An investigation has unearthed some surprising and shocking findings that former child soldiers from Sierra Leone, had been outsourced to private British firms by the Sierra Leonean government, according to Danish filmmaker, Mads Ellesoe, who, with the help of a researcher, filmed the story for his documentary "The Child Soldier's New Job."
In an exclusive interview with Sputnik, the filmmaker reveals how this situation was one of the worst a person could be put through, also stating how many of these people are living in poverty today.
Thousands of children were forced to fight in Sierra Leone's 11-year civil war, which ended in 2002. More than 50,000 people were killed in the fighting and many tens of thousands more mutilated or raped by rebels.
By 2009, with Iraq in chaos, impoverished Sierra Leone was looking for a way to engage its workforce, said Maya Mynster Christensen, a researcher at the Danish Institute Against Torture, who made repeated trips to the West African country.
"The film is about former child soldiers from Sierra Leone who were outsourced to British private security services and made to work as guards in Iraq from 2009," documentary filmmaker Mads Ellesoe told Sputnik.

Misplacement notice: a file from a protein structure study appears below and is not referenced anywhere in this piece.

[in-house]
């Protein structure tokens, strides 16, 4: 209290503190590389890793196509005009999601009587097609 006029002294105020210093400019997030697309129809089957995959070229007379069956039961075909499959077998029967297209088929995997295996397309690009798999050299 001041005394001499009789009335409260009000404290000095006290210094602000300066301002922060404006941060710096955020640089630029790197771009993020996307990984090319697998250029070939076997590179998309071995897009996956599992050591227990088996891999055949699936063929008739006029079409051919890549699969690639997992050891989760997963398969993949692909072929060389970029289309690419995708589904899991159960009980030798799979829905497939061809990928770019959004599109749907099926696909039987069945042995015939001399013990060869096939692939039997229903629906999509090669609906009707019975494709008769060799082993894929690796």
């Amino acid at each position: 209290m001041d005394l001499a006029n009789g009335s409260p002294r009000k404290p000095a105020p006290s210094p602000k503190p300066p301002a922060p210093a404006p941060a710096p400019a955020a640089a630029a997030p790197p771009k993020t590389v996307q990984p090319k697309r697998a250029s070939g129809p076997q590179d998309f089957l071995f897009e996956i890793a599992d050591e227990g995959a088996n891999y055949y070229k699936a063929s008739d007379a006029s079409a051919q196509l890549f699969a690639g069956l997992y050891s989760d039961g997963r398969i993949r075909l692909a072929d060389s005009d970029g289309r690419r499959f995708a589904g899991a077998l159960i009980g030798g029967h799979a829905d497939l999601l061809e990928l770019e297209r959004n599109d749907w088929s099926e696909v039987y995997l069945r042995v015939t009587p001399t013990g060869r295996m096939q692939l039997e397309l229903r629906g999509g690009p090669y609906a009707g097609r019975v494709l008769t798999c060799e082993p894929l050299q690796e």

"The film briefly looks at outsourcing these former child soldiers. It assesses this outsourcing when it is done for the purposes of warfare, as well as the impact on the individuals."
When asked if the British companies were aware of what was going on, Ellesoe said:
"I am not sure if they knew that former child soldiers were being used. We do not know this."
Ellesoe ultimately refused to name the companies involved.
"There were several [companies] involved, but I'm sorry I will not be able to tell you specifically who they are."
However, it was the impact that this experience had on the individuals involved that leaves a truly terrifying picture.
"Some of them are still in Iraq working, but all of them are living in terrible poverty," the filmmaker told Sputnik.
"Well, I am no psychologist but yes, I spoke to someone who is a counselor and they told me that this is one of the worst things you could do to a person. Take them from one war zone and put them into another. It's very bad. They would need rehabilitating, but I doubt they got it."
Ellesoe hopes that this film will be more then just a documentary and that perhaps change can take place as a result.
"For me, I just filmed the piece and put it out into the public arena. I do hope though that something changes as a result of this and awareness is built."